If authors were elements, Moïra Fowley-Doyle would be the earth. Her words are dark, soft and soothing, yet they feed and grow a tangle of frightening, unknown things. After many months of wistfully looking at Spellbook of the Lost and Found on my TBR pile, I finally sat and devoured it hungrily within a matter of hours.
Books, and words, are magic. I firmly believe that, and I believed it more when I finished the prologue and realised it was set on my birthday. A significant day to me was a significant day Laurel, Ash and Holly, and to Rose and Olive. The day it all started. The day they all lost something. Naturally, I was drawn in immediately.
Laurel, Ash and Holly’s diaries have been taken. They only want to get them back to save themselves embarrassment. When they find the Spellbook of the Lost and Found, it all seems straightforward – cast a spell, find your lost items. But finding something lost means sacrificing something else. And if you had nothing to find, you have everything to lose…
If you hadn’t the pleasure of reading The Accident Season, this second book from Fowley-Doyle is a glorious trip into two suspenseful weeks, where a story entangled in magic unwinds slowly and beautifully. Ash is fiery and unpredictable. Holly is fragile and romantic. Laurel is balanced and determined to keep the three together.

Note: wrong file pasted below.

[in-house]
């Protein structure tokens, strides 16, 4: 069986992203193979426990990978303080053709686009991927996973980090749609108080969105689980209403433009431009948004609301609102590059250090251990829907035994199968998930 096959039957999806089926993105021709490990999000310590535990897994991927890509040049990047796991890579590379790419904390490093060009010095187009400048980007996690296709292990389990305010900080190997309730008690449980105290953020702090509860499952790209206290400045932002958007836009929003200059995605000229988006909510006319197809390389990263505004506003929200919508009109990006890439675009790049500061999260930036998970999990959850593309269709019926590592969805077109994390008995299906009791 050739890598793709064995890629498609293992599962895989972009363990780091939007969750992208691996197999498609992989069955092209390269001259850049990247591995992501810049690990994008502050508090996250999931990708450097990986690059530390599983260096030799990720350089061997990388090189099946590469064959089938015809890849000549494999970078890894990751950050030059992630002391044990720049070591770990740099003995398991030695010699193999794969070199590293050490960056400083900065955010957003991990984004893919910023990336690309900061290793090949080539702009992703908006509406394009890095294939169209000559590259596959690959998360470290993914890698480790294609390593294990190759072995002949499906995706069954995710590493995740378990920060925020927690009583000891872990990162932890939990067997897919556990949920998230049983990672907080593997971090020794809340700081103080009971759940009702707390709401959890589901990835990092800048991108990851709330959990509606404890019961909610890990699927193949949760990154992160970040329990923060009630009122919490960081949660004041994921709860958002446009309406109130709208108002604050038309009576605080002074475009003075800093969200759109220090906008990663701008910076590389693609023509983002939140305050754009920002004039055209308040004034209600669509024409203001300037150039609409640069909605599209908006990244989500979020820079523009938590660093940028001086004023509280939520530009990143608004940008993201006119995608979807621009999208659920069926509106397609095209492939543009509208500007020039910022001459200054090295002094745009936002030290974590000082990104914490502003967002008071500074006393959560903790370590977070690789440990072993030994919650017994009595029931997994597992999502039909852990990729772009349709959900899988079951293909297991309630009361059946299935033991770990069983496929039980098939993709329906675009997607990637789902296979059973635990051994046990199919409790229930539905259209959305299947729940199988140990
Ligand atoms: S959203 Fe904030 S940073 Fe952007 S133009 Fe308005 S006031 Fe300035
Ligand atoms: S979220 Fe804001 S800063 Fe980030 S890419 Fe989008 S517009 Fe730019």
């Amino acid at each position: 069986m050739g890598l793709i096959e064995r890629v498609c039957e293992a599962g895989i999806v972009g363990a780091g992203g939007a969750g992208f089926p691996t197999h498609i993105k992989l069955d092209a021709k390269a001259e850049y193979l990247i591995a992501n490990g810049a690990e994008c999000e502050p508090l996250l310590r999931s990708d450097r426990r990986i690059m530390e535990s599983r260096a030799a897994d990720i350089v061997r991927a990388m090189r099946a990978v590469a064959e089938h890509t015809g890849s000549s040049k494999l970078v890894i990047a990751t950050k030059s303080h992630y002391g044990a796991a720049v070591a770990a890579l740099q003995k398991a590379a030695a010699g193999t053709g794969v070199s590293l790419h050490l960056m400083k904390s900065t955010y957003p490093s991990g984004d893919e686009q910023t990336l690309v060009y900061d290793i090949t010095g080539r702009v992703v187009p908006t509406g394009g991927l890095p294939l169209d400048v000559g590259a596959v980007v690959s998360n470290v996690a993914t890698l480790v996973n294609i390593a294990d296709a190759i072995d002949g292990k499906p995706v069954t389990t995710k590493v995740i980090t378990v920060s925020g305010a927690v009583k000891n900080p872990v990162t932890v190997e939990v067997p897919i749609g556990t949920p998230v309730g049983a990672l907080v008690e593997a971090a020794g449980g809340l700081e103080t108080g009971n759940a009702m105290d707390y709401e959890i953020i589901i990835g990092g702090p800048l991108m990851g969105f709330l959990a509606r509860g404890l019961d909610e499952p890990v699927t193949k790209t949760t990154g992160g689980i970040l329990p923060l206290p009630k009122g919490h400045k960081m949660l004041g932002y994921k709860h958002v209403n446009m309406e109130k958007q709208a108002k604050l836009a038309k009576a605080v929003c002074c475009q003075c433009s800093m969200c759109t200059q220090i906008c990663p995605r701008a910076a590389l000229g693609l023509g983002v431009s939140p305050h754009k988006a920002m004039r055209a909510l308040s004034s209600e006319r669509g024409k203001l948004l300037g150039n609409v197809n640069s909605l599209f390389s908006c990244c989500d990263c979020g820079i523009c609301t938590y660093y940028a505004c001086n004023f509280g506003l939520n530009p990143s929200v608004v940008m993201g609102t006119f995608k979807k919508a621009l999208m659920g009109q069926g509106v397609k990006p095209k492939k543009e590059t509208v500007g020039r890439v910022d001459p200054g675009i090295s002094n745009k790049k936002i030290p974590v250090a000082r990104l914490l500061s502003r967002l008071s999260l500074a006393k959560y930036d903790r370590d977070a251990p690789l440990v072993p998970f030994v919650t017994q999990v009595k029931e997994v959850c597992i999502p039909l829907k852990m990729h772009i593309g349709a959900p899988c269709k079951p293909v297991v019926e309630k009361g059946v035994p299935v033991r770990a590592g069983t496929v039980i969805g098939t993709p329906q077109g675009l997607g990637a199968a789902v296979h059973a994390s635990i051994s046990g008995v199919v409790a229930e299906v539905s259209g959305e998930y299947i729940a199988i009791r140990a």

Hazel is suffering from a loss marred by demons she’s too scared to mention. She and Rowan drink to forget the things they never had. Ivy is granted freedoms the twins could never imagine.
Rose is spirited and willful. Olive is feminist and unafraid to stand up for what she believes in. She and Olive are inseparable and always in trouble, though Olive tries her hardest to protect them both.
There is magic in coincidence, and it is magic that brings these three parallel worlds together in ways they could never have anticipated.
‘You cast spells every day. Your make-up is glamour magic.’ – Ivy, p. 378
A gorgeous exploration of friendship, coincidence, love and spell-casting, Spellbook reflects on the magic of the everyday, of discovery, and of secrets. Told from three points of view, Laurel’s voice resonated with me most, as it was her voice that threaded through the book like the silver string needed to complete the spell to find lost things. The greatest magic of all was watching that thread bind together the losses and discoveries of each point of view into one gorgeous tale that is, in itself, pure magic.